Federal Trade Commission Competition Director Joe Simons today announced the issuance of the Bureau's new "Statement of the Federal Trade Commission's Bureau of Competition on Negotiating Merger Remedies." This Statement is the latest in a continuing effort of the Commission to increase the transparency of its processes - this one relating specifically to negotiation of merger remedies.
The Statement, which is available on the FTC's Web site as a link to this press release, addresses issues raised in workshops held across the country over the last year focusing on these issues. The Bureau hopes the Statement will streamline the merger settlement negotiation process by explaining the basis for decisions that have been made in recent cases and that are likely to drive future decisions as well.
In general, the Statement indicates that the staff will continue to listen to all alternatives the parties wish to present when negotiating merger settlements. The Statement, however, points out that the merging parties can exercise a considerable amount of influence over the time and analytical detail needed to reach agreement. The divestiture of an ongoing, stand-alone business, for example, often can be done after the close of the primary transaction, and the negotiation of such an order can be done with substantially less time and effort than more complicated proposals.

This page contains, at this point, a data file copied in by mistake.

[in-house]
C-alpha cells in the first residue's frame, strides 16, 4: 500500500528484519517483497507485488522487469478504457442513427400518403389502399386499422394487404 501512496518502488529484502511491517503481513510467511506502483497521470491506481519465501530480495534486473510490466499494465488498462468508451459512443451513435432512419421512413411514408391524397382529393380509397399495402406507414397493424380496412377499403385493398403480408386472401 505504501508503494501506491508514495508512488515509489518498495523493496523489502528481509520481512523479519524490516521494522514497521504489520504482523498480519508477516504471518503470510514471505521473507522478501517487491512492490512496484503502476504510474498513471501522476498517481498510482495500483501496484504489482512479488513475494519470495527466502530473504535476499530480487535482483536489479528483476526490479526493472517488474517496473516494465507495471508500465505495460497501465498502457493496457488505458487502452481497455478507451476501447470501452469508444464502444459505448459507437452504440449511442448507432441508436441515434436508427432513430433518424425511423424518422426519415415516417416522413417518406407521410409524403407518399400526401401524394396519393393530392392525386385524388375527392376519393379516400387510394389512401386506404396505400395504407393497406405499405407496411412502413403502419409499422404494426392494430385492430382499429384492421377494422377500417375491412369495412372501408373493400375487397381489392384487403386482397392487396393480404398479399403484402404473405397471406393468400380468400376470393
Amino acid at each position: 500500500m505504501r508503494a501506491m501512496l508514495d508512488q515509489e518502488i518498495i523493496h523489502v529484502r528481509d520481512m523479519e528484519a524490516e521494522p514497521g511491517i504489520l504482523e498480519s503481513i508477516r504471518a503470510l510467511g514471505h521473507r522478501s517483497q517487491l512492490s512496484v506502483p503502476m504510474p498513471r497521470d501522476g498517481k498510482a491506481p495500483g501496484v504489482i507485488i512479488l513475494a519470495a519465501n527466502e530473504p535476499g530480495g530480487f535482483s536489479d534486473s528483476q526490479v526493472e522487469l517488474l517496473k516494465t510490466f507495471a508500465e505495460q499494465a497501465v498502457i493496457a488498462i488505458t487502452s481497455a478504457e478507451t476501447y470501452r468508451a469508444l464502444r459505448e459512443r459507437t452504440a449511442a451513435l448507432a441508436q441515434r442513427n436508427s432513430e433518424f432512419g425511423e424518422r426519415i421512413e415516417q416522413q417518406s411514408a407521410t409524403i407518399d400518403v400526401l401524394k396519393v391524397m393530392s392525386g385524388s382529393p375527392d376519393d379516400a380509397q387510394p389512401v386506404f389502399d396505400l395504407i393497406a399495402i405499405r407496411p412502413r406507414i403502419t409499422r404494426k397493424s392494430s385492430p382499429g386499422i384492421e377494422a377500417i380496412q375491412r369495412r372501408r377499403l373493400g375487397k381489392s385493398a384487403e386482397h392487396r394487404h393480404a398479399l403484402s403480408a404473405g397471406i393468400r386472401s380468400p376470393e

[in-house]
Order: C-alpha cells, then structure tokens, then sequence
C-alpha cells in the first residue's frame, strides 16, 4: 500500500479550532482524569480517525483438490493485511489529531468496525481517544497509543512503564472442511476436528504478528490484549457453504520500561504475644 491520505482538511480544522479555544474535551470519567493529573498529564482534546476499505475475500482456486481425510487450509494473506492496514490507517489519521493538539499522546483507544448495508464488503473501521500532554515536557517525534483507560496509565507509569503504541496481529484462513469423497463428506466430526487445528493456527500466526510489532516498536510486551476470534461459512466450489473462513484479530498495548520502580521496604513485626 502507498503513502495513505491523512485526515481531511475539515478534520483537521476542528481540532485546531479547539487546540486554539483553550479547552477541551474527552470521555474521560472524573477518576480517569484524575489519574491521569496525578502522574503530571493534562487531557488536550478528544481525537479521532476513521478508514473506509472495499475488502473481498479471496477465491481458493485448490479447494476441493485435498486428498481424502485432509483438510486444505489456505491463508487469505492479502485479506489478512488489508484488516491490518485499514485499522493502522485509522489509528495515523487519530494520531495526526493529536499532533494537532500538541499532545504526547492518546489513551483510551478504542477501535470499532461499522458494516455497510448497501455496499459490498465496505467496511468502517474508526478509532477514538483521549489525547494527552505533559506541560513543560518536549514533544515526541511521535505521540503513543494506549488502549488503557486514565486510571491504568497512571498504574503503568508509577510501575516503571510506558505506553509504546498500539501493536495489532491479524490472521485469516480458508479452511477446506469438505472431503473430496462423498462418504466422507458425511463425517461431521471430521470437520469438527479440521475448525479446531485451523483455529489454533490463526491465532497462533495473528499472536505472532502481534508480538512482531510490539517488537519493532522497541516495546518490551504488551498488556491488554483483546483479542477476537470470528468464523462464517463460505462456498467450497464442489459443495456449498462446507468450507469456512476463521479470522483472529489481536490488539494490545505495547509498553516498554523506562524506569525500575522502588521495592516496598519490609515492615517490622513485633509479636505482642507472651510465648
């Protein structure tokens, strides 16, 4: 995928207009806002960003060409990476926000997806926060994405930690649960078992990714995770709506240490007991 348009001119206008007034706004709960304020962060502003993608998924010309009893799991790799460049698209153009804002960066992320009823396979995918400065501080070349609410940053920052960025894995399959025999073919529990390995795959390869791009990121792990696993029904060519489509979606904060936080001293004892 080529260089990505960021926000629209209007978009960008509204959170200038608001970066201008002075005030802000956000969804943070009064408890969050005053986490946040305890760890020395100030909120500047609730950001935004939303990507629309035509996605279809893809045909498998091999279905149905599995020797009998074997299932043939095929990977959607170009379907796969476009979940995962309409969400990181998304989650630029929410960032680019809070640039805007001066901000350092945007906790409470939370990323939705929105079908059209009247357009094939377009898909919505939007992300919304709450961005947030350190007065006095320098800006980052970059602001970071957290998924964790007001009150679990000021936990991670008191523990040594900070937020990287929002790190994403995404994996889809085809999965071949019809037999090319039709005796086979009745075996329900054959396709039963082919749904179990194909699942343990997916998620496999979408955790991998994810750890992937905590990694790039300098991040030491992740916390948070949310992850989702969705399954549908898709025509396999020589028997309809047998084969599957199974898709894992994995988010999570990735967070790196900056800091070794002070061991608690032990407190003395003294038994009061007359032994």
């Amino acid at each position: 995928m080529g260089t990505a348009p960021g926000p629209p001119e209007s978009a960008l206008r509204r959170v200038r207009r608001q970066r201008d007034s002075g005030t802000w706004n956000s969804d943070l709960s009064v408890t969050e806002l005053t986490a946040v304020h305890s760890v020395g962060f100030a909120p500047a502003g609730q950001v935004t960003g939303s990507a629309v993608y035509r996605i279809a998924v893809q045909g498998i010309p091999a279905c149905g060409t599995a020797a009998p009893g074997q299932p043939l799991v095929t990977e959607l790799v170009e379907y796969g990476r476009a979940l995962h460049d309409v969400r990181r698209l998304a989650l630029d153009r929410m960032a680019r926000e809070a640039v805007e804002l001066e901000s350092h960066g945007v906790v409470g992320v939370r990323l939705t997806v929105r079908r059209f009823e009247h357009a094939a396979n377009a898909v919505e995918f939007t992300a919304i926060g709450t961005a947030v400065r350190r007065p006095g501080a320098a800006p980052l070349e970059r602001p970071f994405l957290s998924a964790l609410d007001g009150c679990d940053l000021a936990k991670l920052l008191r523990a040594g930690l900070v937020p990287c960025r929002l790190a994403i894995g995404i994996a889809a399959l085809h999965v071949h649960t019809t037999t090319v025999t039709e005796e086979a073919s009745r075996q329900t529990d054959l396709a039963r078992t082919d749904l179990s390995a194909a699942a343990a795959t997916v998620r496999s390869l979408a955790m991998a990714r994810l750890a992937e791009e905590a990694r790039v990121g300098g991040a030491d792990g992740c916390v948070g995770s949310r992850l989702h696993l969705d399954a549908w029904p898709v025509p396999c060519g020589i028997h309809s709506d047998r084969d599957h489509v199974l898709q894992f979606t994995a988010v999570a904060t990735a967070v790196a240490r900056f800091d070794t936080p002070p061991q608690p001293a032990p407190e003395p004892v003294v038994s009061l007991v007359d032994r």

Today's announcement is part of a continuing dialogue on the merger settlement process. The Bureau will continue to review its position and will consider the particular facts of a case when negotiating any settlement.
Copies of the Bureau of Competition's Statement on Negotiating Merger Remedies can be found on the FTC's Web site as a link to this release. The Bureau of Competition seeks to prevent business practices that restrain competition. The Bureau carries out its mission by investigating alleged law violations and, when appropriate, recommending that the Commission take formal enforcement action. To notify the Bureau concerning particular business practices, call or write the Office of Policy and Evaluation, Room 394, Bureau of Competition, Federal Trade Commission, 600 Pennsylvania Ave, N.W., Washington, D.C. 20580, Electronic Mail: email@example.com; Telephone (202) 326-3300. For more information on the laws that the FTC enforces, the Commission has published "Promoting Competition, Protecting Consumers: A Plain English Guide to Antitrust Laws," which can be accessed at http://www.ftc.gov/bc/compguide/index.htm.